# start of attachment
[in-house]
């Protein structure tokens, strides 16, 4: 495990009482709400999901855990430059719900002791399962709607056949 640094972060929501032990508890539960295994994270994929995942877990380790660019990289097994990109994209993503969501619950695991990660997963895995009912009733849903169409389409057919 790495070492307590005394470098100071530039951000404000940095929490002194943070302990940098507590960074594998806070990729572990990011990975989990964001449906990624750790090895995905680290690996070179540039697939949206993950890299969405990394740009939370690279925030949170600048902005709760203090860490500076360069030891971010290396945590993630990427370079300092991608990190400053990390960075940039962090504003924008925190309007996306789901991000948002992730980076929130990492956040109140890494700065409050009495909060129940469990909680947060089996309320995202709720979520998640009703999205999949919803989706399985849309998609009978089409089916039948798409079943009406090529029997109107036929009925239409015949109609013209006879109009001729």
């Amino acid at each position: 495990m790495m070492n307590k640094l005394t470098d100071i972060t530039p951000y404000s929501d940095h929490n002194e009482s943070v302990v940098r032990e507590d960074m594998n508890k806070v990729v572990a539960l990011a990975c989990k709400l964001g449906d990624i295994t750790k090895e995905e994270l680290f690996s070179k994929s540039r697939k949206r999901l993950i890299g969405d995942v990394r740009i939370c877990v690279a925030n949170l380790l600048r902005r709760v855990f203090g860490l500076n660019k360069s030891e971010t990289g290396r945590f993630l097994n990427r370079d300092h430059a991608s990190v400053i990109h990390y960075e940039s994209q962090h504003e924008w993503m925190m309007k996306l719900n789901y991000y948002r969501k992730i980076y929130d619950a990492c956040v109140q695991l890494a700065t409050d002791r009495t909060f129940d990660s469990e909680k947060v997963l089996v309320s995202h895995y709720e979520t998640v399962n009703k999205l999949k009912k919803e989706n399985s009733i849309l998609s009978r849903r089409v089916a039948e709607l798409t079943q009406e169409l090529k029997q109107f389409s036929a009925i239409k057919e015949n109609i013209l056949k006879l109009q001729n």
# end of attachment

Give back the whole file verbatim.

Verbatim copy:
[in-house]
């Protein structure tokens, strides 16, 4: 495990009482709400999901855990430059719900002791399962709607056949 640094972060929501032990508890539960295994994270994929995942877990380790660019990289097994990109994209993503969501619950695991990660997963895995009912009733849903169409389409057919 790495070492307590005394470098100071530039951000404000940095929490002194943070302990940098507590960074594998806070990729572990990011990975989990964001449906990624750790090895995905680290690996070179540039697939949206993950890299969405990394740009939370690279925030949170600048902005709760203090860490500076360069030891971010290396945590993630990427370079300092991608990190400053990390960075940039962090504003924008925190309007996306789901991000948002992730980076929130990492956040109140890494700065409050009495909060129940469990909680947060089996309320995202709720979520998640009703999205999949919803989706399985849309998609009978089409089916039948798409079943009406090529029997109107036929009925239409015949109609013209006879109009001729």
């Amino acid at each position: 495990m790495m070492n307590k640094l005394t470098d100071i972060t530039p951000y404000s929501d940095h929490n002194e009482s943070v302990v940098r032990e507590d960074m594998n508890k806070v990729v572990a539960l990011a990975c989990k709400l964001g449906d990624i295994t750790k090895e995905e994270l680290f690996s070179k994929s540039r697939k949206r999901l993950i890299g969405d995942v990394r740009i939370c877990v690279a925030n949170l380790l600048r902005r709760v855990f203090g860490l500076n660019k360069s030891e971010t990289g290396r945590f993630l097994n990427r370079d300092h430059a991608s990190v400053i990109h990390y960075e940039s994209q962090h504003e924008w993503m925190m309007k996306l719900n789901y991000y948002r969501k992730i980076y929130d619950a990492c956040v109140q695991l890494a700065t409050d002791r009495t909060f129940d990660s469990e909680k947060v997963l089996v309320s995202h895995y709720e979520t998640v399962n009703k999205l999949k009912k919803e989706n399985s009733i849309l998609s009978r849903r089409v089916a039948e709607l798409t079943q009406e169409l090529k029997q109107f389409s036929a009925i239409k057919e015949n109609i013209l056949k006879l109009q001729n």